Sen.-elect Michael Hough, R-District 4, looked to Virginia’s use of private investment and high-occupancy lanes as a model that might be used in Frederick.

“You have to be careful with public-private partnerships,” Delaney cautioned, saying that sometimes local governments don’t get the best deals out of those agreements.

Bringing different pots of money together, including private investment, however, is the best solution, he said.

Sen. Ron Young, D-District 3, advocated setting aside separate streams of funding for transit and roads as a way to help make sure both needs are addressed.

“We need to plan our growth differently,” he said, adding that it would help to have high-occupancy lanes and buses, as well as policies that make it easier for people to work from home.

Delegate Kelly Schulz, R-District 4A, who was recently tapped as the state’s secretary of labor, licensing and regulation, wondered how leaders could help improve transit options for people outside urban areas.

If planners can get transit to rural areas, she said, “I guarantee you that traffic will decrease.”

Krimm told the leaders about Bus on Shoulders, a program she has long advocated that would allow buses to travel on the road shoulder at certain choke points on I-270, making transit more dependable and therefore more desirable.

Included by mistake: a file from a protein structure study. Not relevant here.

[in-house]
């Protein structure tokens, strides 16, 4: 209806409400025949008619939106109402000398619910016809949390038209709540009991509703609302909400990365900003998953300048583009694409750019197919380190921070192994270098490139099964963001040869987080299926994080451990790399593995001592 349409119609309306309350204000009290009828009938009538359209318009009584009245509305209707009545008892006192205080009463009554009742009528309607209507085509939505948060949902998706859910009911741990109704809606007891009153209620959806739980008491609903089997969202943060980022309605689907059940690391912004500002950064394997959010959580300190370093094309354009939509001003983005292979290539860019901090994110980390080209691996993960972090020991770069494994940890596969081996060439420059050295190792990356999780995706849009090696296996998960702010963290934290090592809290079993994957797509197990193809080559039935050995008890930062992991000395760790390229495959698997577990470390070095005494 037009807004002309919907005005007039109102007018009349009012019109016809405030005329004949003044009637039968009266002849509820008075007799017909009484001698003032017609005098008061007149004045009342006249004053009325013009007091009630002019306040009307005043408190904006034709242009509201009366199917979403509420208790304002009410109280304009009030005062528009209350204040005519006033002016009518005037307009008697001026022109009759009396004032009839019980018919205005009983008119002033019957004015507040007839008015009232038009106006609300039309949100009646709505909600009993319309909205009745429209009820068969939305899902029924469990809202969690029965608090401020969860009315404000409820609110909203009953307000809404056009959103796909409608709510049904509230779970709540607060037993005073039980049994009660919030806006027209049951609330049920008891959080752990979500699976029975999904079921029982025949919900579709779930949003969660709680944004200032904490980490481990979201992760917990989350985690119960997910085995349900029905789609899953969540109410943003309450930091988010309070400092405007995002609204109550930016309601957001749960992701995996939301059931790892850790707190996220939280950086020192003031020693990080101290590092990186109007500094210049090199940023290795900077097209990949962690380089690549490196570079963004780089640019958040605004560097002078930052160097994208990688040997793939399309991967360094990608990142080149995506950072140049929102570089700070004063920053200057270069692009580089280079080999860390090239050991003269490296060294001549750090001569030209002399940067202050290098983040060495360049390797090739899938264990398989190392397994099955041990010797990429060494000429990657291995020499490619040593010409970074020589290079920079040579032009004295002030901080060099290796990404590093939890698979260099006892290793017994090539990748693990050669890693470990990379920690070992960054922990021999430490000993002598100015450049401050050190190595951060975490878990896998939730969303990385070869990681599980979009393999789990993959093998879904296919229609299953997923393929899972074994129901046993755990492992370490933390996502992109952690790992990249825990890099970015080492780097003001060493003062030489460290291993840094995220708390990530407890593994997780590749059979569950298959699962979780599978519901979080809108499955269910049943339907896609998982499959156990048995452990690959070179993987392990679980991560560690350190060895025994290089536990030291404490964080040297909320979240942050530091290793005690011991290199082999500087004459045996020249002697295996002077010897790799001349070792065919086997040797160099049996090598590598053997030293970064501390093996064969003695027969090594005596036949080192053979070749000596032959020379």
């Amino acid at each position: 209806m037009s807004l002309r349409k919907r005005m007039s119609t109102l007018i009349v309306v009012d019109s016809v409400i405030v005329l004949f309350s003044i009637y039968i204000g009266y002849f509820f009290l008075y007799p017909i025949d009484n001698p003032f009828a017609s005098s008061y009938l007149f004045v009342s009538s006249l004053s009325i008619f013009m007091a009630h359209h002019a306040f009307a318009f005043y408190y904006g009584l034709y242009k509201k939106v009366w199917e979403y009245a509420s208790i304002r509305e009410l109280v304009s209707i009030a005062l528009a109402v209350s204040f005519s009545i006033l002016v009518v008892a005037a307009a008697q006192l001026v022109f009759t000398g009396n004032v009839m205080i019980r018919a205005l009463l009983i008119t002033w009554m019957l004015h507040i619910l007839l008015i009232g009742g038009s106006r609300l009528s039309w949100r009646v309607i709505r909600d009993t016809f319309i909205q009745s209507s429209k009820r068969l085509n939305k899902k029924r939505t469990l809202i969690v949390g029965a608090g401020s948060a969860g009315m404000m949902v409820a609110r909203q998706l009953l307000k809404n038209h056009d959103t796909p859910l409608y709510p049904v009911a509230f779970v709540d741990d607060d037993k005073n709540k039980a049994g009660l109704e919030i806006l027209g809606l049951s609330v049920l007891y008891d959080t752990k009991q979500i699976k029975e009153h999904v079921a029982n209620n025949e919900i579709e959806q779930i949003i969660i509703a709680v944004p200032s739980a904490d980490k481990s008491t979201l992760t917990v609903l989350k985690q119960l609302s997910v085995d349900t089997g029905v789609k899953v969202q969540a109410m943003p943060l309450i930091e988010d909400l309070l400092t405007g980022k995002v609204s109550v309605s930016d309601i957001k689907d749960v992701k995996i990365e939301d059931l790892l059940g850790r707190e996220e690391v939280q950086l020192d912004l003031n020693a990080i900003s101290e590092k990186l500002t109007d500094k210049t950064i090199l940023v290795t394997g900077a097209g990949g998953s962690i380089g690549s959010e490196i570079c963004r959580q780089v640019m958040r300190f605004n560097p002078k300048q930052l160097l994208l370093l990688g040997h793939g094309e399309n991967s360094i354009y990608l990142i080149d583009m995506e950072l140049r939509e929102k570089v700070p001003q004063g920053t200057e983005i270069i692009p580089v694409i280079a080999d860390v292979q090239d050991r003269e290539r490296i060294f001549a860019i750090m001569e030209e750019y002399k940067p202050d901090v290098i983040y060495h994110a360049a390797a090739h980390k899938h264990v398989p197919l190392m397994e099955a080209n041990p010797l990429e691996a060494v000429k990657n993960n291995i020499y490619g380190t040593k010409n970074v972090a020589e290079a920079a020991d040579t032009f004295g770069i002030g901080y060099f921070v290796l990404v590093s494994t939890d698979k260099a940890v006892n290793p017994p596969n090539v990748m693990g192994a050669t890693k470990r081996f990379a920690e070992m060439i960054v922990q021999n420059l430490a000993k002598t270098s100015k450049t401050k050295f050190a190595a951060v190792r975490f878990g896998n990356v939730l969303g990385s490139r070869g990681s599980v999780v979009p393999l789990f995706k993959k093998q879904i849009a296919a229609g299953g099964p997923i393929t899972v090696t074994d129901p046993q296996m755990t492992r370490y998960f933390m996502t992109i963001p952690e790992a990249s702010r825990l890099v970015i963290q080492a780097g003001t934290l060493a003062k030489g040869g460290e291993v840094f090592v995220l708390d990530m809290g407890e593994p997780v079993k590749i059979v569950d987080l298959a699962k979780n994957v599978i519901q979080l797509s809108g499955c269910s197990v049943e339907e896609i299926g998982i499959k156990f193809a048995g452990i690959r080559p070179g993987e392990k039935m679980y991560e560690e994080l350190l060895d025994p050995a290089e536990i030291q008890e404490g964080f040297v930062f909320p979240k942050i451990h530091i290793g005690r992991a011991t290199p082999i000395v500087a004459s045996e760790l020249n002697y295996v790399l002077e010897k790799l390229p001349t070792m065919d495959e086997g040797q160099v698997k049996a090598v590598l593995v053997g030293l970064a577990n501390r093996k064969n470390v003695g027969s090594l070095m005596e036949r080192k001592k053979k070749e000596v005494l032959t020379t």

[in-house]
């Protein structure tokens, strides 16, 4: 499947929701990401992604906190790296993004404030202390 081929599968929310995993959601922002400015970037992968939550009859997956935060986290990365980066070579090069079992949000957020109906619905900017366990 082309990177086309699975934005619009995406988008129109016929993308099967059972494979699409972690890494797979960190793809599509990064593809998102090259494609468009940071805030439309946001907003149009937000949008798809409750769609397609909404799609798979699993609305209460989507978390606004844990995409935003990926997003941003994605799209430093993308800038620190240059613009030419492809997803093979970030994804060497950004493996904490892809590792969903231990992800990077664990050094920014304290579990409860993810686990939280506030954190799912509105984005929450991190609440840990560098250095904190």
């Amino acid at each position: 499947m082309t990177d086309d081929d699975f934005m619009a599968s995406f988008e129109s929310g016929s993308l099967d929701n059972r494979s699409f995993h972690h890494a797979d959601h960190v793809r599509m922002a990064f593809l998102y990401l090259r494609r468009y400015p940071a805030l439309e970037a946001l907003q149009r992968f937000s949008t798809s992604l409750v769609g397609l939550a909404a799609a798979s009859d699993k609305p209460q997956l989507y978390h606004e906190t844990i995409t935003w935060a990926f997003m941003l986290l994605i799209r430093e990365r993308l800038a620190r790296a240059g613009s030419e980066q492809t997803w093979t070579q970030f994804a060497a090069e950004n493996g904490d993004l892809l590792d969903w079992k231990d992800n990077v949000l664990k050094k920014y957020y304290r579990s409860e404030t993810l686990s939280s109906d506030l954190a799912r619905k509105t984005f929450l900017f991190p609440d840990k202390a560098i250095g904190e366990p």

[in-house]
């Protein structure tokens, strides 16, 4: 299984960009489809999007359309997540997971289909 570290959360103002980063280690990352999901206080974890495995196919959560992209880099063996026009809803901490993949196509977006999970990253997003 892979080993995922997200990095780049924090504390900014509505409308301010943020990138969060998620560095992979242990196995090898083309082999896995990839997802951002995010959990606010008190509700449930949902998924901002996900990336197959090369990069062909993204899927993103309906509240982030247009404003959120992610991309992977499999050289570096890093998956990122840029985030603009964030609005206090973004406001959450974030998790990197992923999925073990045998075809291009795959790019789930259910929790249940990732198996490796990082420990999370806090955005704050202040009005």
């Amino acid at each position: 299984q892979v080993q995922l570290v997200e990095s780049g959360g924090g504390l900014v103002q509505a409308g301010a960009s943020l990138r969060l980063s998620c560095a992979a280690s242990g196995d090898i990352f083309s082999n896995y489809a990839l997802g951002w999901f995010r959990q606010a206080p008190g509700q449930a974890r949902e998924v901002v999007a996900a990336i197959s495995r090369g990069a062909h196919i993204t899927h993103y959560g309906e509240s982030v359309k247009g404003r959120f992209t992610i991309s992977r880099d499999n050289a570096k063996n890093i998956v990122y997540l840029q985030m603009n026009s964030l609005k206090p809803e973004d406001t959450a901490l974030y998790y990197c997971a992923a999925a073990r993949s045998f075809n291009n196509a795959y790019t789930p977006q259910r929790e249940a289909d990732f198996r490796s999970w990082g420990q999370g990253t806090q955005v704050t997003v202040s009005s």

Some states that use the program have seen 400 percent bus ridership increases, she said.

Delegation says they will work together in 2015 General Assembly

Delegation says they will work together in 2015 General Assembly

By Ed Waters Jr. News-Post Staff | Posted: Saturday, December 6, 2014 2:00 am

With a new governor about to take the helm, members of the Frederick County delegation are looking forward to challenges and opportunities in Annapolis. Six members of the delegation spoke Friday at the Delaplaine Visual Arts Education Center, hosted by the Frederick County Chamber of Commerce Policy Committee.

“We are an eclectic mix,” Delegate Kathy Afzali said. “The election brought new blood to the Legislature.